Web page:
Many, many…many years ago I worked at Penhaligons in Burlington Arcade.
The arcade was magical, especially at Christmas, working there felt like you were immersed in the early 1900’s and it remains that way today. I professionally wrapped gifts in advance for the customers, sometimes wrapping 40 a day. I loved that job with all my heart and it taught me the value of decadence, attention to detail and the power of perfume.
I was delighted to be invited to Burlington Arcade for a Christmas tour – what could be more enticing than a day spent sampling the delights of a historical arcade in London.
Opened to great acclaim in 1819, Burlington Arcade is one of Britain’s earliest shopping arcades and was built by Lord George Cavendish, later Earl of Burlington, ‘for the sale of jewellery and fancy articles of fashionable demand, for the gratification of the public’.
We were warmly greeted by the first store which was Laduree where we were served decadent pastries and fresh coffee under the arches of the arcade. Inside the store the walls were golden and cavernous with sparkly lights, rather like a trip into Willy Wonka’s VIP room.
The history of Parisian tea rooms is closely linked to the story of the Ladurée family. It all started in 1862, when Louis Ernest Ladurée, a man from the south-west, set up a bakery in Paris at 16 rue Royale. Lucky for us we can experience a bit of Paris in Burlington Arcade!
A couple of doors down we stepped into a treat for the senses – True Grace, which was bound to be one of my favourite shops. I LOVE smelling scented candles and this place was next level.
Inside the store there is an arch of home scents which you’re guided around with your nose, going from light and floral to musky and peppery. Not only do they smell incredible on their own, but certain perfumes can be paired to compliment one another.
So if you had a large room, you could combine two candles to create a multi-nasal experience. Our favourites were – English meadow, and Burlington.
And as we were “shown” the scents they gave us a story behind each one, for example fresh cut grass, tomato plants from a greenhouse; incredibly realistic smells with a perfumed addition that you wouldn’t expect. It’s difficult to describe the scents and I would urge you to pay a visit yourself. They also offer engraving to personalise candles – perfect for Christmas. We were gifted the most beautiful advent candle, which I can’t wait to light!
Next up on our nasal journey was Frederic Malle an almost seductive store with a luxurious interior. We were taken up to the profile room where we learnt about all of the different fragrances that were likened to the “little black dress” “fur coat and no knickers” and a few other descriptions that evoked certain thoughts and feelings.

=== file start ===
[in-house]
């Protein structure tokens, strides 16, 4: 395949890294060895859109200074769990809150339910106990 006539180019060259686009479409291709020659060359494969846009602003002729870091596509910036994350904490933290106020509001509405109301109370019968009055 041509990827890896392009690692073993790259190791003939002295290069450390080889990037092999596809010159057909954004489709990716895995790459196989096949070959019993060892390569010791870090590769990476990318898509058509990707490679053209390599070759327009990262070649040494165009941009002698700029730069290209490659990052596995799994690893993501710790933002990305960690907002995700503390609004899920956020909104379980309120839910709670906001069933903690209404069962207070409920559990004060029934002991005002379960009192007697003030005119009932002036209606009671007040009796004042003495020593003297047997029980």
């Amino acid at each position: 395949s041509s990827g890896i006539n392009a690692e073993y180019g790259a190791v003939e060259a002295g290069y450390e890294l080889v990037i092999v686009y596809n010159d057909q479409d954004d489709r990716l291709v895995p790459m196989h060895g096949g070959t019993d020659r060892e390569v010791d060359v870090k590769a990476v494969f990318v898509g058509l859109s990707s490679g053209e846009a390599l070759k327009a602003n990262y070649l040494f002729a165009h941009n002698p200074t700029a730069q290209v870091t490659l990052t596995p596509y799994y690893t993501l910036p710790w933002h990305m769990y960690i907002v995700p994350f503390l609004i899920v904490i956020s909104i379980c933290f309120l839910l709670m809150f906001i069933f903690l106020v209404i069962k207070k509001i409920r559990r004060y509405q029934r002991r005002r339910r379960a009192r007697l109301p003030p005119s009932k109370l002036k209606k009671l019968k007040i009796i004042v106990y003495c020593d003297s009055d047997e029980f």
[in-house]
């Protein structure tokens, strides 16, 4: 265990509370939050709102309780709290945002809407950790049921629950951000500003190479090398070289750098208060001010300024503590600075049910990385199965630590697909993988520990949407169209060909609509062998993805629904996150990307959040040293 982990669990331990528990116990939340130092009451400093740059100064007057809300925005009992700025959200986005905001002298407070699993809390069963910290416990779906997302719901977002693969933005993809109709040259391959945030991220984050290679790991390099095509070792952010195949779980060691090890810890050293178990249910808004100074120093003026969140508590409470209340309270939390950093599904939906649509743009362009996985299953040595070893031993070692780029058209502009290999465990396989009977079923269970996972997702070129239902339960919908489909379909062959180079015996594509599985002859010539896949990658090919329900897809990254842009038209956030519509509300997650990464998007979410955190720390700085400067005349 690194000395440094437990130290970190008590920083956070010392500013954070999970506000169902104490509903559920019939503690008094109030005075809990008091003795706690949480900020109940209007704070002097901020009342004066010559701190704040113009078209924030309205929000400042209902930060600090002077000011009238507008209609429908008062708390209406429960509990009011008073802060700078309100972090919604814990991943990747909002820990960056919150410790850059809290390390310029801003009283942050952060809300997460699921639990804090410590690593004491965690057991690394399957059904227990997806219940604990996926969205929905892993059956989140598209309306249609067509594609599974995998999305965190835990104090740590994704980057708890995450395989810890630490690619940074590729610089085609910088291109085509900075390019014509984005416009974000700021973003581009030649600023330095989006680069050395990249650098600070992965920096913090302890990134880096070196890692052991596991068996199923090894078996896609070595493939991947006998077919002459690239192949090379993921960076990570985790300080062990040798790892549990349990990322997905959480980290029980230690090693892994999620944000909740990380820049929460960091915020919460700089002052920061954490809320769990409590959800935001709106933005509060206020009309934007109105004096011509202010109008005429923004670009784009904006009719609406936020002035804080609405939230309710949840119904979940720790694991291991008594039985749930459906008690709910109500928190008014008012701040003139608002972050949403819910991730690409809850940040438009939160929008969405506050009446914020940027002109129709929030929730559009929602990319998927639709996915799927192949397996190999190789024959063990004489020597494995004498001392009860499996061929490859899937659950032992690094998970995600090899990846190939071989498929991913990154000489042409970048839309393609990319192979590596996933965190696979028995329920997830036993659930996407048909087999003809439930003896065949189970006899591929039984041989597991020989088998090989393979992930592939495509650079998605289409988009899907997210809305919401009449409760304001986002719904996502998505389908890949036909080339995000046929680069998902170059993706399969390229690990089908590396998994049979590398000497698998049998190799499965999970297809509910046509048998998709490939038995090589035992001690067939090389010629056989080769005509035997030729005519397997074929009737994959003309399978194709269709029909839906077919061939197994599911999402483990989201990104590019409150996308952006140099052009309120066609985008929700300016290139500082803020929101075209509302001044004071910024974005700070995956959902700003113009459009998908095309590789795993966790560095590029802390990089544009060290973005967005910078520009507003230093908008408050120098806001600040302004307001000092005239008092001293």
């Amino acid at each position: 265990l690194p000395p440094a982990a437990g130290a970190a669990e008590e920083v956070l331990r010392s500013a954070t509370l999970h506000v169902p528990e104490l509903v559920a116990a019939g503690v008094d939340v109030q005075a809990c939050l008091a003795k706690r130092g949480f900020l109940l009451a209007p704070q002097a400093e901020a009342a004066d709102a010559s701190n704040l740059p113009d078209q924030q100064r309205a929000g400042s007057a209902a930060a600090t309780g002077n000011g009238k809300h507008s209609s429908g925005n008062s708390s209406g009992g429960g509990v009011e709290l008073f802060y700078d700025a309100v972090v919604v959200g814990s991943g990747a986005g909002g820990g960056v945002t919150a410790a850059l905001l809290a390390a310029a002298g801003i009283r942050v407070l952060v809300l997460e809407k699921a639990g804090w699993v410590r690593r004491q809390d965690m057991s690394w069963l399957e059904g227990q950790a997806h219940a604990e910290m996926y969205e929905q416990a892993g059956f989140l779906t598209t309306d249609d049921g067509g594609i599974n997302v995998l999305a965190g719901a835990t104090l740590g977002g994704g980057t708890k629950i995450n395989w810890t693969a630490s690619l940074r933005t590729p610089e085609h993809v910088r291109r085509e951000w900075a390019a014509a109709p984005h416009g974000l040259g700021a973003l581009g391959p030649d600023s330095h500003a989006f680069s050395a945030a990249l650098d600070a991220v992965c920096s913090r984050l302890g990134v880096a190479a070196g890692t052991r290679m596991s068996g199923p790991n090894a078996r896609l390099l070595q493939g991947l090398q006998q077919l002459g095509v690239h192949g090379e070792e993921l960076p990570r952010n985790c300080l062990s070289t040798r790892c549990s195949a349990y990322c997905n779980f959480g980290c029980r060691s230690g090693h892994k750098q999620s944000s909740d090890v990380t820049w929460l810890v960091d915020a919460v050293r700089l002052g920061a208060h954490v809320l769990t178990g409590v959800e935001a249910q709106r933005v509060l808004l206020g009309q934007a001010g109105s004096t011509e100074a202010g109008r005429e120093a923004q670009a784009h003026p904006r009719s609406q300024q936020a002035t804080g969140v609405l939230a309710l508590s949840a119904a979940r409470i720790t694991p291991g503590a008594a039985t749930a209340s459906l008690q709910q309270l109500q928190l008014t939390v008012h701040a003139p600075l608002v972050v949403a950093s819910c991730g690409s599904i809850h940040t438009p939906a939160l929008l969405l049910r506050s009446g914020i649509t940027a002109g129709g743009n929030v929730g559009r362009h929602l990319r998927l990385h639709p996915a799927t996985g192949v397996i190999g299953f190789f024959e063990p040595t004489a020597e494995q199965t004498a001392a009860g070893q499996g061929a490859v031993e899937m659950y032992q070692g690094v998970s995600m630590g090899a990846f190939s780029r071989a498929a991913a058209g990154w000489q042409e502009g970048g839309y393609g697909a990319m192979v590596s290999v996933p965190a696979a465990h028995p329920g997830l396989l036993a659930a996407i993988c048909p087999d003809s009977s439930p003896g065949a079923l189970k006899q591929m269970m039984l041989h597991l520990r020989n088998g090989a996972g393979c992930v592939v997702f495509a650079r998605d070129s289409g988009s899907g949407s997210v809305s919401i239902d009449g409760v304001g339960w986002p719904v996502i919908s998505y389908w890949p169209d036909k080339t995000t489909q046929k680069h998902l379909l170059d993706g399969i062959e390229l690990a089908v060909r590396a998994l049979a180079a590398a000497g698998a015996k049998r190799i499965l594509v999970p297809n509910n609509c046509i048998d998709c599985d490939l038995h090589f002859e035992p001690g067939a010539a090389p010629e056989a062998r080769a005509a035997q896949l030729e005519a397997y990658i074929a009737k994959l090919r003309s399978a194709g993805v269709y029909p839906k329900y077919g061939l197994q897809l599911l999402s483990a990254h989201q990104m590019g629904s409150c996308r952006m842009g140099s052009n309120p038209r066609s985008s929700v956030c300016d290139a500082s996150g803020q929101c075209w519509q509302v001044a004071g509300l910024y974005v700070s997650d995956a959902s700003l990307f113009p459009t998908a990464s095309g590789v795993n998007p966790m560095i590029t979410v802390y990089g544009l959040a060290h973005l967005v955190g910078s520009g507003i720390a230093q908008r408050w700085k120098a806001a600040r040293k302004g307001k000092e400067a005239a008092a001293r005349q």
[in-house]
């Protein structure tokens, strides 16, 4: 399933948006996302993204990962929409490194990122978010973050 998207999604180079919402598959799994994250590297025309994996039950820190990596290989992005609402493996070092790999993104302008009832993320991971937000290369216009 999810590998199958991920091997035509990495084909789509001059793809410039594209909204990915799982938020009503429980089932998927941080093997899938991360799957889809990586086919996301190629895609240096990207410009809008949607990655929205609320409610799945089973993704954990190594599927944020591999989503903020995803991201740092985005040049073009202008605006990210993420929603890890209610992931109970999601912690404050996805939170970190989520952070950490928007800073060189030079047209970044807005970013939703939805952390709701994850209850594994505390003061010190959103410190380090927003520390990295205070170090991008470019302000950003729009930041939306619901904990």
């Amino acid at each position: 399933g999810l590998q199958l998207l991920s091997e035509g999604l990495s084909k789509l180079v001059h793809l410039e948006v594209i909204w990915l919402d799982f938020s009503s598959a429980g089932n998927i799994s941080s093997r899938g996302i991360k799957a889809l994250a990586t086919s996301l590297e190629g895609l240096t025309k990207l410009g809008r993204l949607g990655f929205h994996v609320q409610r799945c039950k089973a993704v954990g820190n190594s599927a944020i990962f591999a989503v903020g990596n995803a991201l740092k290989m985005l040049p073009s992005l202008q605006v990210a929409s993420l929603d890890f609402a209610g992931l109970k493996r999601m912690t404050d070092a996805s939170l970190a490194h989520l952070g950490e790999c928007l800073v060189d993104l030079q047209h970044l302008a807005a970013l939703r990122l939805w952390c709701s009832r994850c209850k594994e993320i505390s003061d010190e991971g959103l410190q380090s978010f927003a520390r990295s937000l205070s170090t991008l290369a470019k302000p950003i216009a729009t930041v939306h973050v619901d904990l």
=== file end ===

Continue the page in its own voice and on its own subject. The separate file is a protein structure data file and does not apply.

Frederic employs various perfumers who produce scents for other famous brands, but this is where they get to produce their own signature scent under the encouragement of Frederic. The results are well thought out perfumes with multiple layers and a story behind each one.
Downstairs there is a “scent chamber” which looks like a smaller version of a Star Trek time portal. Instead you get to smell your favourite scent on you from the perspective of someone else walking by. It’s incredible that when someone uses particular words to describe a scent it conjures up visuals. The types of scents used include Turkish rose, which smells a lot like Turkish delight.
Penhaligons was our next stop and I tried to contain my excitement. It was comforting to see that it hadn’t changed much and the old carpet had been replaced with lovely floorboards. I digress…
First of all take a look at their cute little Christmas video
They also have a profiling section on their site which helps you find your perfect scent.
Their profiling room is so worth a visit, it contains loads of beautiful bottles, large chests of gorgeous trinkets and rather impressive stuffed peacocks. I loved hearing the story behind their new Portraits range which also has scented candles.
Lalique is a stunning crystal collection towards the end of the arcade.
René Jules Lalique was a French glass designer known for his creations of glass art, perfume bottles, vases, jewellery, chandeliers, clocks and automobile hood ornaments. (thanks Wikipedia)
The collectors item in the window is worth a look. It’s a huge perfume bottle with designs based on a dragon fly’s body. The value is 200K!
We left with some perfume samples in these gorgeous bags, but not the collectors item, ahem.
Pickett was our final stop and it was a really fun experience. Trevor Pickett welcomed us with a G&T and cheese straws, he must have seen how “weary: we looked. Trevor is an amazing character and it was wonderful to meet the man behind the brand. His unique approach to designing his collections is admirable and you can sense that he takes great care in his process. (A little video of Trevor here: http://www.pickett.co.uk/insights/pickett-hand-made-in-england/)
Leather goods, engraving, customisations and every colour you could imagine drape and cascade down each wall of the Pickett cave. The bags are incredibly beautiful and the fur lined gloves with buttery leather make you want to be cold outside. There are walls of smaller items too such as purses and jewellery boxes, some of which would make some fabulous stocking fillers. How cute is this keyring?
I gasped when I saw their amazing collection of handmade slippers, made using off-cuts of authentic Turkish kilim and also featured in Vogue, no less. Other Christmas treats include fancy scrabble and back gammon made from leather and ready to roll up for an on the move game.
Here’s a cool plan of Burlington Arcade to help you navigate your way through: Christmas shopping
Shops in order of “appearance” starting from the main entrance: